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Global Sport and Climate Change: is leadership the answer?

We look at the sustainability challenges of global sporting events and explain why leadership could be the solution.

Global sports events can stimulate local and national economies, generate employment, and promote growth for organizers and sponsors. Nevertheless, these events can have considerable environmental impacts that are frequently overlooked. However, it is possible to reconcile entertainment, business objectives, and sustainability: effective leadership often underscores this alignment and leads to commercially profitable and eco-friendly events.

Due to scope and size, the challenges for global sport are significant. Large, international events can release massive quantities of carbon dioxide (up to 3.6 million tons in some cases) and take a heavy ecological toll. The average attendee at some football events, for example, can generate an ecological footprint seven times greater than someone going about normal, daily activities.

What’s more, many global sporting events come with an emergency planning imperative, resulting in ‘pop-up’ constructions which are purpose-built at great cost, only to then be dismantled. This often leads to ecological destruction, huge amounts of waste, and disruption to local communities.  

This is not to say these challenges cannot be tackled. For the Qatar 2022 World Cup, one of the stadiums constructed for the event was built using 974 recycled shipping containers. After the tournament, many venue seats were removed and donated to developing nations.

The Birmingham 2022 Commonwealth Games took this a step further. 95% of the venues used for the games were reused rather than new builds. The organizers also considered other areas of sustainability; tickets for the games included public transport to encourage people not to use their cars and a partnership was formed with Severn Trent to plant 2,022 acres of trees, to offset carbon emissions.

How can leaders promote more sustainable practices?

Tackling sustainability in this way comes from the top and is driven by leaders whose values emphasize environmental stewardship and social responsibility alongside commercial success. Typically, they are individuals who possess a strong understanding of both the sporting industry and sustainable practices. They are committed to ensuring that events are designed and delivered in a way that minimizes environmental impact while maximizing social and economic benefits.

Depending on timescales and needs, sustainability leaders can take several forms; either as a dedicated chief sustainability officer or as a select group of sustainability-oriented executives. The former can be hired or internally appointed as a permanent position or for a fixed period of time.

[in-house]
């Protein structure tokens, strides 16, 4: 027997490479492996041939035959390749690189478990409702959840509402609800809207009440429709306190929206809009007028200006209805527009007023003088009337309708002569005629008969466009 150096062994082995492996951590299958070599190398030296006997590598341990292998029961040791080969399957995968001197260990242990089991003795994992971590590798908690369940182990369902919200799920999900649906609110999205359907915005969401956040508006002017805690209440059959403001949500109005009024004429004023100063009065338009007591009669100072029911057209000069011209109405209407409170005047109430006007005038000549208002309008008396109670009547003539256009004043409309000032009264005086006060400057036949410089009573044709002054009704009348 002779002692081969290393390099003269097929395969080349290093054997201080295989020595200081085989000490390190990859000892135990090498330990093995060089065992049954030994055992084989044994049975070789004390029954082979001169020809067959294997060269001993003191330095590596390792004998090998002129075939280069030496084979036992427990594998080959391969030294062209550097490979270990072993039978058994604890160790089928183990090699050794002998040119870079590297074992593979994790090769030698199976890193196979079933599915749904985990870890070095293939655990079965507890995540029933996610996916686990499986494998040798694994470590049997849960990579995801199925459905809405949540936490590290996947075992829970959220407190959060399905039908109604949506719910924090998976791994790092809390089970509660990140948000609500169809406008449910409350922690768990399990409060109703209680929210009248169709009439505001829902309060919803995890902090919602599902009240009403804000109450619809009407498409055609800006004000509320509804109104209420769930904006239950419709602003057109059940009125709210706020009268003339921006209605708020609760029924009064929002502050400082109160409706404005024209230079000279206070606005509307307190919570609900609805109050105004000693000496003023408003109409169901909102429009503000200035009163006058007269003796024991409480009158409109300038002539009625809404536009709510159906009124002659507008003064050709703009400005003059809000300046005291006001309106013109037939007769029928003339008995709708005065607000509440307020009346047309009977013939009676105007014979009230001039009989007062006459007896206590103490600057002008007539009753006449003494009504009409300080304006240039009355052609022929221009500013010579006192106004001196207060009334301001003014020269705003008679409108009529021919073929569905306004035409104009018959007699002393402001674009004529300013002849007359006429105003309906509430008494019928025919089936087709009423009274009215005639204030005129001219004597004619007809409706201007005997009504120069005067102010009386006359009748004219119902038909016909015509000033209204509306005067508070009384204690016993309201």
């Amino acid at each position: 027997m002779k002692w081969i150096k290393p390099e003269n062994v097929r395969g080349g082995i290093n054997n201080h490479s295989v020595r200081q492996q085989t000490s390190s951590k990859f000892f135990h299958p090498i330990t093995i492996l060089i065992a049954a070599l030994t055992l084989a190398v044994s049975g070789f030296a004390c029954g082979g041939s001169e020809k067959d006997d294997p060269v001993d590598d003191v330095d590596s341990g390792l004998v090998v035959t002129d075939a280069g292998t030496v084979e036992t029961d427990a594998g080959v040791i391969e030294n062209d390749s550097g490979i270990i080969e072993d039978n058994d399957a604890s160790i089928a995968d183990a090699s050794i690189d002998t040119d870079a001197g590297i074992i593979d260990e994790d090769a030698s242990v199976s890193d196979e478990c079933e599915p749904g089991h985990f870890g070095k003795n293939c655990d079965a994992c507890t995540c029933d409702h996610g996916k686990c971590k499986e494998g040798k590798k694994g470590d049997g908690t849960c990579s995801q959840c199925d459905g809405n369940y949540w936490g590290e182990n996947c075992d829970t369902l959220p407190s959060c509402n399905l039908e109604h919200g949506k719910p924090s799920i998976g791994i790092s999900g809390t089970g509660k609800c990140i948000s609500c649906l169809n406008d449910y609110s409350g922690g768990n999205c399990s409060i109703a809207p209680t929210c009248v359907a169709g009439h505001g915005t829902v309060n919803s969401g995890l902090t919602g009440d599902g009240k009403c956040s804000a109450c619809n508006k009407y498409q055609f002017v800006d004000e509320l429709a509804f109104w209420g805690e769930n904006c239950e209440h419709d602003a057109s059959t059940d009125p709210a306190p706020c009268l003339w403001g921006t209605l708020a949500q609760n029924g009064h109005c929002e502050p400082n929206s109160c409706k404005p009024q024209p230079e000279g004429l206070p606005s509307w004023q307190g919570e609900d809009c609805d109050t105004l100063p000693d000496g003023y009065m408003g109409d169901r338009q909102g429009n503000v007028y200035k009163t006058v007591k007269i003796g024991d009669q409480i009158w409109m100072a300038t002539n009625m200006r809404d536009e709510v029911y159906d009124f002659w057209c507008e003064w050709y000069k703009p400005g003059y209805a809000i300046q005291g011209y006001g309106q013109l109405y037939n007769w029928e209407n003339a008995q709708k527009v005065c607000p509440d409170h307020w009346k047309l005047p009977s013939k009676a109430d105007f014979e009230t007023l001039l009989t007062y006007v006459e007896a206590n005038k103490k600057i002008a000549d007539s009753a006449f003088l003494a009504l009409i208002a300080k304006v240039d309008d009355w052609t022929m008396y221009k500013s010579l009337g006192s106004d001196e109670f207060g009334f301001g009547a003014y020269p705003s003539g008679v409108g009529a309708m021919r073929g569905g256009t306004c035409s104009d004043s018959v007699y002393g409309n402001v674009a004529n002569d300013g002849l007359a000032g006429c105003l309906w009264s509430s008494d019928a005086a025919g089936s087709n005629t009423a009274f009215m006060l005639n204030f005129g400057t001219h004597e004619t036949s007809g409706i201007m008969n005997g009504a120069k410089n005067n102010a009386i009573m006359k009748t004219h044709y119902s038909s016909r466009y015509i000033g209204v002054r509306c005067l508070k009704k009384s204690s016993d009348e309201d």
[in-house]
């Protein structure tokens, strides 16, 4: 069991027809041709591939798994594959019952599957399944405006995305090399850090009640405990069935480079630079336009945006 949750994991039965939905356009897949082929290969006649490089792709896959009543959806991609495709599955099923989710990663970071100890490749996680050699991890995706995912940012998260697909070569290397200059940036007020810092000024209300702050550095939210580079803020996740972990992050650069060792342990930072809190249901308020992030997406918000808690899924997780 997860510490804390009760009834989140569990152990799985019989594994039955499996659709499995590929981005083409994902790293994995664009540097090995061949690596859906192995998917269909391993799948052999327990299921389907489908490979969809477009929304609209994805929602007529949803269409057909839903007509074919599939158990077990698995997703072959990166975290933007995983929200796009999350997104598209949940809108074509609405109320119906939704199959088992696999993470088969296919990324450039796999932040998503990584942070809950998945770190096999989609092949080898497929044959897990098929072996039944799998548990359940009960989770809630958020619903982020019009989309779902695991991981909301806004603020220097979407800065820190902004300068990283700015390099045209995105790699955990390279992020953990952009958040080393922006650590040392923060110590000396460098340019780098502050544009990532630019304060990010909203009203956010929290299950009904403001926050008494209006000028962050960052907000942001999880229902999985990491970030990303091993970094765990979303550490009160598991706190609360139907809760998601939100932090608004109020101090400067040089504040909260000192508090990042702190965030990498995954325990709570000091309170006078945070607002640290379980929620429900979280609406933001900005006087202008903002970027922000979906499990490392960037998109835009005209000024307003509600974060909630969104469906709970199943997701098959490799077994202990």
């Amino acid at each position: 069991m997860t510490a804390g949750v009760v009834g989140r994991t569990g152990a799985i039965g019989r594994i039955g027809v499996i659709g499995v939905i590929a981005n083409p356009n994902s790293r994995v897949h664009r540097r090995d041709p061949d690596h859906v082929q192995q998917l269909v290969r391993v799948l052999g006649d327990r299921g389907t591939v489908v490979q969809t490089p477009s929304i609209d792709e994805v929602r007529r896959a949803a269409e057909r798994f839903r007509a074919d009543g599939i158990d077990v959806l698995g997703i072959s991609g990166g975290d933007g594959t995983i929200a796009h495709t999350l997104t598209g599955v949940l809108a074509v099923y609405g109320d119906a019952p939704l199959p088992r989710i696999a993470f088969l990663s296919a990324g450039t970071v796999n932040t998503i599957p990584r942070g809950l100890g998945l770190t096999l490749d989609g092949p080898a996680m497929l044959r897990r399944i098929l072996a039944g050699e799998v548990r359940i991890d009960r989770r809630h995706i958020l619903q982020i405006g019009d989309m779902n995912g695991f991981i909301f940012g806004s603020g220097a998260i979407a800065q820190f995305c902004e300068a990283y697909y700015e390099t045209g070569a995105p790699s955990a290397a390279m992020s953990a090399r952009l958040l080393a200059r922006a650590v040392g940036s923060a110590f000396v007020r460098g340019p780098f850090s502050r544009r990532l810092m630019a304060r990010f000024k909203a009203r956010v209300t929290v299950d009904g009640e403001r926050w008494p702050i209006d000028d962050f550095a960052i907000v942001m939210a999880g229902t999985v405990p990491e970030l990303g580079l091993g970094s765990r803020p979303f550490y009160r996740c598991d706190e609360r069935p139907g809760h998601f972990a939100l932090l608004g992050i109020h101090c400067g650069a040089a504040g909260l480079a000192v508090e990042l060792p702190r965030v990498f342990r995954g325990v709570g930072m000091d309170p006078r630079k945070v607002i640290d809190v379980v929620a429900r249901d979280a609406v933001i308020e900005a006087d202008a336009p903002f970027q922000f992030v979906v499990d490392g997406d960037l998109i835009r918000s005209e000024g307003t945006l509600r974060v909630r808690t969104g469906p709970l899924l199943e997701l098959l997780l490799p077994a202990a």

A permanent CSO often means the organization is clear on its sustainability goals, wants to institutionalize sustainability, and views it as a long-term mission they want to work at.

However, for global sports events, particularly those working to shorter timescales, appointing a CSO for a fixed period may be more suitable. Employed for the duration of the event, their focus is solely on delivering the event’s sustainability strategy. What’s more, because they’re not dependent on a long-term working relationship with the organization they can afford to be less political in their recommendations.

The effectiveness of a chief sustainability officer is often determined by the broader leadership’s attitude to sustainability, the organization’s culture, and who the CSO reports in to. You can find out more in: How to get the most out of a Chief Sustainability Officer.

Other global sports events may need more than a single sustainability role.

Increasingly, organizations understand sustainability needs to be managed by a group of peers, often the senior management team who can drive sustainability throughout their functions, with the direction of a CSO.

This means building a leadership team of sustainability-competent executives who also view it as their responsibility. For sports events, sustainability then becomes baked into ‘the decision dashboard’ from site construction and working with local communities through to branding and driving commercial value.

You can find out how organizations are using sustainability leaders differently in: The evolving role of sustainability leaders.

Global sport is both a victim and a culprit of climate change. An increasing number of winter events are unable to take place due to warmer weather, water shortages are a key challenge for certain regions and athletes have faced health issues from rising temperatures. Driving sustainability in global sport is therefore not just a case of ‘doing the right thing’ but is essential if these events are to continue taking place long into the future.

To find out more about sport and sustainability, please contact our Global Sports, Gaming and Media Practice directly or get in touch with us here. You can also find your local Odgers Berndtson contact here.

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